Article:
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Virginia worst in the nation for on-time mail delivery

Vaseline 1 month ago

Did you see Friday’s Roanoke Times article (page A8) about a mail truck fire on Interstate 64? We picked that up at The Virginian Pilot in Norfolk. Its fourth paragraph bears repeating:

“Virginia ranks worst in the nation for on-time mail delivery,” the article said, citing a report released earlier this month by the U.S. Postal Service Office of the Inspector General. The watchdog found “significant problems at a new regional processing facility in Richmond that processes mail for Hampton Roads.”







Chart from Postal Service Inspector General report

This chart, from a recent audit report by the US Postal Service’s Office of Inspector General, shows that Virginia has the worst record of on-time First Class mail in the country. In Virginia, 66% of First Class mail is delivered on time. That is more than 20 percentage points below the national average, namely 87.2% on-time delivery. Source: US Postal Regulatory Commission.


Then Casey



We’ll go into some details below.

But Tom Bailey, who recently moved to Sherwood Avenue (a few blocks from the Raleigh Court post office), was hardly surprised. Shortly after that report came out, the octogenarian had a blatant experience with mail misdelivery.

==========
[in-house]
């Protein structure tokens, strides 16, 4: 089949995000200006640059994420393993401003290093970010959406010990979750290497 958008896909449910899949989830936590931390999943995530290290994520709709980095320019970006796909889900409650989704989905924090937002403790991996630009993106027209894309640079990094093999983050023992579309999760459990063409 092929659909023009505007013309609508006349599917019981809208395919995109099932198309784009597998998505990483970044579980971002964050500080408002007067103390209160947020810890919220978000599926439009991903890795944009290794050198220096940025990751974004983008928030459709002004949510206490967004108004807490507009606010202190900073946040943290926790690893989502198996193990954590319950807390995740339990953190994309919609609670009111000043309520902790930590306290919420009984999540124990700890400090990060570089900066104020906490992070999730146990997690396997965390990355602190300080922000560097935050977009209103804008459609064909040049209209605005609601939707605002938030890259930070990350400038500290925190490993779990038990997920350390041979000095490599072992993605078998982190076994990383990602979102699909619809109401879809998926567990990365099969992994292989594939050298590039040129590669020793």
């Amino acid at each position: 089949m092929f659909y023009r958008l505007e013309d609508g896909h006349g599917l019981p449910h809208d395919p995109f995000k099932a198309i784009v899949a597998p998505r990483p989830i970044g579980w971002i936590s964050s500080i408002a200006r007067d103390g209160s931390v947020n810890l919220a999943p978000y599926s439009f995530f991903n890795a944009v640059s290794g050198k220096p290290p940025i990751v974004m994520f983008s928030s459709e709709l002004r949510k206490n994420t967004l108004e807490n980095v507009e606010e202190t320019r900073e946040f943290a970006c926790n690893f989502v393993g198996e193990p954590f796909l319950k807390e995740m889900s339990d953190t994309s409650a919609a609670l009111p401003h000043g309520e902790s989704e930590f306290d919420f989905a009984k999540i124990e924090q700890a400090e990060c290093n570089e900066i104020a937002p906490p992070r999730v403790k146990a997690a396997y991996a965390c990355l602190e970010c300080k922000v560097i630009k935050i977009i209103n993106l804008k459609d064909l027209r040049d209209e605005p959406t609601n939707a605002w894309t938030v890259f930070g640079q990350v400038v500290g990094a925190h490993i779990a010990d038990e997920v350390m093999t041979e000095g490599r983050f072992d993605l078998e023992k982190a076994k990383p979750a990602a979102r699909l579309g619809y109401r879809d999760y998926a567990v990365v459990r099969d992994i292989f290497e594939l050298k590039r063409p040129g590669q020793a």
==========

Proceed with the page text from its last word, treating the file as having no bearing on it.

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Before moving to Raleigh Court, Bailey lived on Howbert Avenue Southwest, in the nearby Wasena neighborhood. Even there, the occasional error landed in his mailbox, Bailey told me.

“About once a month I would receive someone else’s mail, and I would take it upon myself to deliver it to their house myself,” Bailey noted. After all, that’s good for the neighbors.







Tom Bailey

Bailey


SUBMITTED Tom Bailey


“You know, these things happen,” Bailey added. “I’m concerned about it in the sense that I’m a veteran and I get all my medications, which are quite a few, in the mail.”

Since moving to Sherwood Avenue, the same thing would happen occasionally, he added. Then came April 8, a Monday. That afternoon, Bailey received fourteen pieces of mail. Four were addressed to his home in the 1500 block of Sherwood Avenue.

And “I got ten pieces at once that didn’t belong here,” Bailey told me.

One was addressed to 1920 Wakefield Road, a street that intersects Sherwood. Two pieces of mail were destined for 1420 Sherwood, and two others were destined for 1508 Sherwood Ave.

And there was one each for: 1520 Sherwood; 1516 Sherwood; 1512 Sherwood; 1424 Sherwood and 1420 Sherwood. In total, four of the fourteen pieces of mail Bailey received that day ended up in the right place.